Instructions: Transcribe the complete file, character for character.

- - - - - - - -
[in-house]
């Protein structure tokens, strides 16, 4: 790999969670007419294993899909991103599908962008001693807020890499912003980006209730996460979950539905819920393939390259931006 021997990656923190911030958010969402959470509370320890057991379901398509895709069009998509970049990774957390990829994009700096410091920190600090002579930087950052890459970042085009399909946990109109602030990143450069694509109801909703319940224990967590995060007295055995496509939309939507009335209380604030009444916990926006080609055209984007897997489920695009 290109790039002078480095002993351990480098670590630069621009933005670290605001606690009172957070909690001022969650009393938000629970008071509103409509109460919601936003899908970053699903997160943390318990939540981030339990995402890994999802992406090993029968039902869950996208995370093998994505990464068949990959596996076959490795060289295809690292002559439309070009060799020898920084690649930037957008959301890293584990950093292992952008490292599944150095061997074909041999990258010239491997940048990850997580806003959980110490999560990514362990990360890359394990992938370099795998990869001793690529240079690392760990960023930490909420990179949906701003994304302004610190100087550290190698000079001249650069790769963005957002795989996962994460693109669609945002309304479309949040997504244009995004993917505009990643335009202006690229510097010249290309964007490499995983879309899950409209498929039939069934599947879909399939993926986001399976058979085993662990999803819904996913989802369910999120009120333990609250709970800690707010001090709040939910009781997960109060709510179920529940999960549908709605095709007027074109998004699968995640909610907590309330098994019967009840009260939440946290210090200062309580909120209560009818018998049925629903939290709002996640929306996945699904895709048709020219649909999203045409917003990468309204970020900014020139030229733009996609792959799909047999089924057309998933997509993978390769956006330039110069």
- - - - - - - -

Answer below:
[in-house]
């Protein structure tokens, strides 16, 4: 790999969670007419294993899909991103599908962008001693807020890499912003980006209730996460979950539905819920393939390259931006 021997990656923190911030958010969402959470509370320890057991379901398509895709069009998509970049990774957390990829994009700096410091920190600090002579930087950052890459970042085009399909946990109109602030990143450069694509109801909703319940224990967590995060007295055995496509939309939507009335209380604030009444916990926006080609055209984007897997489920695009 290109790039002078480095002993351990480098670590630069621009933005670290605001606690009172957070909690001022969650009393938000629970008071509103409509109460919601936003899908970053699903997160943390318990939540981030339990995402890994999802992406090993029968039902869950996208995370093998994505990464068949990959596996076959490795060289295809690292002559439309070009060799020898920084690649930037957008959301890293584990950093292992952008490292599944150095061997074909041999990258010239491997940048990850997580806003959980110490999560990514362990990360890359394990992938370099795998990869001793690529240079690392760990960023930490909420990179949906701003994304302004610190100087550290190698000079001249650069790769963005957002795989996962994460693109669609945002309304479309949040997504244009995004993917505009990643335009202006690229510097010249290309964007490499995983879309899950409209498929039939069934599947879909399939993926986001399976058979085993662990999803819904996913989802369910999120009120333990609250709970800690707010001090709040939910009781997960109060709510179920529940999960549908709605095709007027074109998004699968995640909610907590309330098994019967009840009260939440946290210090200062309580909120209560009818018998049925629903939290709002996640929306996945699904895709048709020219649909999203045409917003990468309204970020900014020139030229733009996609792959799909047999089924057309998933997509993978390769956006330039110069």